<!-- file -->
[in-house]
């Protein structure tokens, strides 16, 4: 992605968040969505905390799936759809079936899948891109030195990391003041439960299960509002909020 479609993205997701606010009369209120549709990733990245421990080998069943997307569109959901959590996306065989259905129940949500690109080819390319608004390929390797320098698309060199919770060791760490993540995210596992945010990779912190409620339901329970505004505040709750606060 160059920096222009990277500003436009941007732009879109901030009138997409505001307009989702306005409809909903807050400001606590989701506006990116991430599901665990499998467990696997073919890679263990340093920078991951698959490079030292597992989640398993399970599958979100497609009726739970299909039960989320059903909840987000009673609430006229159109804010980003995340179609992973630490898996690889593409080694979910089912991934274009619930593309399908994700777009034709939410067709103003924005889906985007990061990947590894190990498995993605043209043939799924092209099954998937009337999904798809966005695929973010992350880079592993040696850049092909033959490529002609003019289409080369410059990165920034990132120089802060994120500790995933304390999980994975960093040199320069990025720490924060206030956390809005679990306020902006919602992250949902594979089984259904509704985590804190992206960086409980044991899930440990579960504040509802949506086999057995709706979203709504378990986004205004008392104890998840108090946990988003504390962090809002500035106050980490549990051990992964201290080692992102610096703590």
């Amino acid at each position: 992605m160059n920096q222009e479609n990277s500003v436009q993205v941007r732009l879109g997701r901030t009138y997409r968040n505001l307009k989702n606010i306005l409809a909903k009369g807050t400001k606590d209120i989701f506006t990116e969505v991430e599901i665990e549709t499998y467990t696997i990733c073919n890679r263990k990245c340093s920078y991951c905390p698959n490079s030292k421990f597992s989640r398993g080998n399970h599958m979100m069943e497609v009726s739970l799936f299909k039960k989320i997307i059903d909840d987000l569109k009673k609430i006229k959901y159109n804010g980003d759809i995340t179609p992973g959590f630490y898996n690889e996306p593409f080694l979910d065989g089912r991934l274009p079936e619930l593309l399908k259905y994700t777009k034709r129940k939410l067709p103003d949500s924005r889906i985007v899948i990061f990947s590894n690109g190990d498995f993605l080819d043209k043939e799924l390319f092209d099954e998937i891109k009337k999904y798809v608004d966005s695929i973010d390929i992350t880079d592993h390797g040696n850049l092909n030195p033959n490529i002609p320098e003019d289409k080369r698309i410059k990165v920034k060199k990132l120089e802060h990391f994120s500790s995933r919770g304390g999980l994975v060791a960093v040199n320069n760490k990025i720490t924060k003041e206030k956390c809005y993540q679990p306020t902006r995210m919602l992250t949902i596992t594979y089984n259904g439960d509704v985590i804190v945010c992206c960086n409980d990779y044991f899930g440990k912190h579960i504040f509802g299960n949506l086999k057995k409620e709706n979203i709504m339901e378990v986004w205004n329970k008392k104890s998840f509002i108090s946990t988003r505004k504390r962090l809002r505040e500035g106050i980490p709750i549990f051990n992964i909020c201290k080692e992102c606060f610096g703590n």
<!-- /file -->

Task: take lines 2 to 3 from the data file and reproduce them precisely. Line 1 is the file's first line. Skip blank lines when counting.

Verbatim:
């Protein structure tokens, strides 16, 4: 992605968040969505905390799936759809079936899948891109030195990391003041439960299960509002909020 479609993205997701606010009369209120549709990733990245421990080998069943997307569109959901959590996306065989259905129940949500690109080819390319608004390929390797320098698309060199919770060791760490993540995210596992945010990779912190409620339901329970505004505040709750606060 160059920096222009990277500003436009941007732009879109901030009138997409505001307009989702306005409809909903807050400001606590989701506006990116991430599901665990499998467990696997073919890679263990340093920078991951698959490079030292597992989640398993399970599958979100497609009726739970299909039960989320059903909840987000009673609430006229159109804010980003995340179609992973630490898996690889593409080694979910089912991934274009619930593309399908994700777009034709939410067709103003924005889906985007990061990947590894190990498995993605043209043939799924092209099954998937009337999904798809966005695929973010992350880079592993040696850049092909033959490529002609003019289409080369410059990165920034990132120089802060994120500790995933304390999980994975960093040199320069990025720490924060206030956390809005679990306020902006919602992250949902594979089984259904509704985590804190992206960086409980044991899930440990579960504040509802949506086999057995709706979203709504378990986004205004008392104890998840108090946990988003504390962090809002500035106050980490549990051990992964201290080692992102610096703590």
């Amino acid at each position: 992605m160059n920096q222009e479609n990277s500003v436009q993205v941007r732009l879109g997701r901030t009138y997409r968040n505001l307009k989702n606010i306005l409809a909903k009369g807050t400001k606590d209120i989701f506006t990116e969505v991430e599901i665990e549709t499998y467990t696997i990733c073919n890679r263990k990245c340093s920078y991951c905390p698959n490079s030292k421990f597992s989640r398993g080998n399970h599958m979100m069943e497609v009726s739970l799936f299909k039960k989320i997307i059903d909840d987000l569109k009673k609430i006229k959901y159109n804010g980003d759809i995340t179609p992973g959590f630490y898996n690889e996306p593409f080694l979910d065989g089912r991934l274009p079936e619930l593309l399908k259905y994700t777009k034709r129940k939410l067709p103003d949500s924005r889906i985007v899948i990061f990947s590894n690109g190990d498995f993605l080819d043209k043939e799924l390319f092209d099954e998937i891109k009337k999904y798809v608004d966005s695929i973010d390929i992350t880079d592993h390797g040696n850049l092909n030195p033959n490529i002609p320098e003019d289409k080369r698309i410059k990165v920034k060199k990132l120089e802060h990391f994120s500790s995933r919770g304390g999980l994975v060791a960093v040199n320069n760490k990025i720490t924060k003041e206030k956390c809005y993540q679990p306020t902006r995210m919602l992250t949902i596992t594979y089984n259904g439960d509704v985590i804190v945010c992206c960086n409980d990779y044991f899930g440990k912190h579960i504040f509802g299960n949506l086999k057995k409620e709706n979203i709504m339901e378990v986004w205004n329970k008392k104890s998840f509002i108090s946990t988003r505004k504390r962090l809002r505040e500035g106050i980490p709750i549990f051990n992964i909020c201290k080692e992102c606060f610096g703590n």